Energy poverty rises in Spain

A sharp rise in the number of Spaniards living in the risk of energy poverty was revealed in a report published by the Spanish Association of Environmental Sciences (ACA). According to the report, between 2010 and 2012 the number of households that need to spend a disproportionate amount of their income on electricity and gas bills increased to 16,6% from 12.4% in 2010. In real life, these percentages translate to 7 million people who live in unhealthy conditions of homes that are very cold in the winter and very hot in the summer. Coupled with mold and humidity and electricity cuts, due to unpaid bills, energy poverty is a social crisis resulting from rising energy prices (roughly 60% since 2007) and decreasing incomes. An annual 7,200 deaths can now be attributed to energy poverty in Spain, in accordance with the measurement system established by the World Health Organisation.


Over 90,000 sign pledge to save the Canaries from new oil & gas

Since the wake of the economic crisis, debt ridden states are promoting heavy footprint investments in resource extraction as the spearhead of their economic recovery strategies. Iconic and ecologically sensitive areas in the Mediterranean are at serious risk, due to oil and gas projects in Spain, Italy and Greece. Particularly at risk are the Canary Islands, Pantelleria in Sicily and the area of the Hellenic Trench, extending from Southern Crete to the Ionian Sea. 


Judicial reform in Spain excludes environmental groups from legal aid

The draft “Law on Free Legal Aid”, which was presented to the Cabinet on 21 February by Justice Minister Alberto Ruiz-Gallardón, excludes environmental groups from the right to seek free legal aid. Specifically, par. 3 of art. 2 of the draft law, which revises Law 1/1996 on the same subject, now excludes charitable associations (associaciones de utilidad pública) defending environmental causes from the right to legal aid without having to prove insufficient means for litigation.


WWF calls for green way out of the economic crisis

An environmentally and socially sustainable exit from the current financial crisis, in order to preserve the natural capital that underpins successful economic activity; is urgently needed, stresses WWF ahead of the Informal Meeting of the European Council gathering in Brussels on 23 May.


Spain: fewer wildfires, more problems in forest protection

As the 2013 wildfire season has not yet ended, Spain has been fortunate to experience fewer in number and less devastating wildfire incidents, compared to previous years. This however was the consequence of a relatively mild summer and high levels of springtime rainfall - not the result of properly equipped and coordinated wildfire prevention and combatting mechanisms.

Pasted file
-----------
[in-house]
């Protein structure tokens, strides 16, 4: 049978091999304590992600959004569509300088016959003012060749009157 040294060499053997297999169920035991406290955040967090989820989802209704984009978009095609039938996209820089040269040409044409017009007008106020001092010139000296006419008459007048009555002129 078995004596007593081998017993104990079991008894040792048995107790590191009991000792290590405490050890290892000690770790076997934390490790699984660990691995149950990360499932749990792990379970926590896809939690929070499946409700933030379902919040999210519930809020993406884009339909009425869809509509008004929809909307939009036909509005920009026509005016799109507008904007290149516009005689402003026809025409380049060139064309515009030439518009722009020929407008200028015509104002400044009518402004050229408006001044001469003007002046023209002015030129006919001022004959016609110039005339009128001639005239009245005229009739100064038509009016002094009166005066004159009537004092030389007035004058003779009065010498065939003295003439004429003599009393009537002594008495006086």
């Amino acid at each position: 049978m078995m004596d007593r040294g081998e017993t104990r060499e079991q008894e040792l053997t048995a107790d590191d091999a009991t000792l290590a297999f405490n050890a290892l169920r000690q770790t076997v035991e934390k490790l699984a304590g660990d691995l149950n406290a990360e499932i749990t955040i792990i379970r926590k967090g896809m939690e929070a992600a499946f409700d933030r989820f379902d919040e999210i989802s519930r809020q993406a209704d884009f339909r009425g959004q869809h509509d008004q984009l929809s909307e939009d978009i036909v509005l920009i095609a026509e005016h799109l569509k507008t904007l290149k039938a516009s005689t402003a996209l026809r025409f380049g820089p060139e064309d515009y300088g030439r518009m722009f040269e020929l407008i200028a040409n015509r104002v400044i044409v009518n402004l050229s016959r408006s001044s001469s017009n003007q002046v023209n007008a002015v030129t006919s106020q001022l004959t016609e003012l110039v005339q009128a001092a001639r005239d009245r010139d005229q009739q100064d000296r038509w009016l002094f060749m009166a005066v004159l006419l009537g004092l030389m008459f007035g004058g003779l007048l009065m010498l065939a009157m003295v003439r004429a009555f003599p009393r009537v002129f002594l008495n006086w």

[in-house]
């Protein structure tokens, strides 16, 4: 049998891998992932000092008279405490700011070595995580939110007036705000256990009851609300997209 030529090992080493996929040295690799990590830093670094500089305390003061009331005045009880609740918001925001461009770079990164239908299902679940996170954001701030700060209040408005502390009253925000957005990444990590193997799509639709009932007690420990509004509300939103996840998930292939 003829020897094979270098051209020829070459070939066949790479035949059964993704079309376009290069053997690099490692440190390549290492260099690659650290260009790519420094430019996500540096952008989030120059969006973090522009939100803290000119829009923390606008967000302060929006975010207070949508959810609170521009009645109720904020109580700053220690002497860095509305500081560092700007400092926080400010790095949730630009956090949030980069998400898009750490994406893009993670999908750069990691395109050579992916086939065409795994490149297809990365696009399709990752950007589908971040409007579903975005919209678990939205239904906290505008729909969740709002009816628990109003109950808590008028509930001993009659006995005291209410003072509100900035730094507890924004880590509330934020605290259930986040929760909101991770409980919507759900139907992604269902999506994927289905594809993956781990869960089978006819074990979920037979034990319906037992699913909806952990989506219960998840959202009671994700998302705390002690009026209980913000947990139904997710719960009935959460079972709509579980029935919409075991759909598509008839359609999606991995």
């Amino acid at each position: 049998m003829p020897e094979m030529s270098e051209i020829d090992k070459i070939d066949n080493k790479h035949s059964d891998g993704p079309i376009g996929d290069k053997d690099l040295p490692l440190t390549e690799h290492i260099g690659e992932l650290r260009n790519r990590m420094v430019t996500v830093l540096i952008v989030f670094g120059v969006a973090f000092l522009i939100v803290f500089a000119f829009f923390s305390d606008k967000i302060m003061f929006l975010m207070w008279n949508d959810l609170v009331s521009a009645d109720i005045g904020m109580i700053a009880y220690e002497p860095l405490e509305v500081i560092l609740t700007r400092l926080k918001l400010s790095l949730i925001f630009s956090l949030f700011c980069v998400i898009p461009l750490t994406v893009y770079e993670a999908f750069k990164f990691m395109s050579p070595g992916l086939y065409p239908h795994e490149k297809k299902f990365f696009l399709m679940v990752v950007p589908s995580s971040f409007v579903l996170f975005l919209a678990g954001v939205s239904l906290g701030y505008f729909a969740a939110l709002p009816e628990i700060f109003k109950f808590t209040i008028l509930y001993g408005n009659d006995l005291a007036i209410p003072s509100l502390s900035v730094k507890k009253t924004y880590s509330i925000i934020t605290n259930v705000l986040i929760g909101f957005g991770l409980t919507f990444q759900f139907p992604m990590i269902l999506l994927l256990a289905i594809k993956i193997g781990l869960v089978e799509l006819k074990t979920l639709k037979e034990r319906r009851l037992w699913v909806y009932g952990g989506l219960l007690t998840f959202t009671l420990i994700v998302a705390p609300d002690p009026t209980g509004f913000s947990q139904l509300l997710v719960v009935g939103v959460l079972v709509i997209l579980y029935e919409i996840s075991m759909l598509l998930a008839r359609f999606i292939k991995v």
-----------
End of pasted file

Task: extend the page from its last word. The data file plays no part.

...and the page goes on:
Civil society teams up against oil drilling in the Canaries

Spain’s major environmental NGOs, including WWF Spain, Greenpeace, Friends of the Earth, Ecologists in Action and SEO/Birdlife, have united under a joint campaign to halt the oil extraction plans offshore Lanzarote and Fuerteventura islands by energy giants Repsol, RWE and Woodside.

The $10 billion project is currently undergoing review by the MAGRAMA, Spain’s Agriculture, Food and Environment Ministry, following a period of public comments on the EIA. According to WWF Spain, the EIA is "plagued with omissions, vagueness and imprecision", which renders impossible a thorough review of the plan.


Renewables sink in European crisis

Despite a slight increase, Europe is headed for another weak quarter for clean energy investments, Bloomberg reports, as spending totaled a $10BN, 40% lower than the 2012 Q3 figures. The second quarter of 2013 had seen investments drop to the lowest in more than six years, mainly as a result of cuts in subsidies and retroactive measures, in countries like Germany, Spain and Greece.


Despite crisis, Europeans agree more funding is needed for biodiversity

A recent Flash Eurobarometer survey on the “Attitudes towards biodiversity” may offer a clear message that the majority of EU citizens do not favour measures that undermine the conservation of Europe’s natural treasury.

According to the Flash Eurobarometer 379, which was published earlier in November, “[r]oughly  three  quarters  of  Europeans  totally  agree  that  the  EU  should  better  inform citizens about the importance of biodiversity (72%).  Approximately  two  thirds  of  Europeans  totally  agree  that  the  EU  should  increase  the areas where nature is protected in Europe (65%). 

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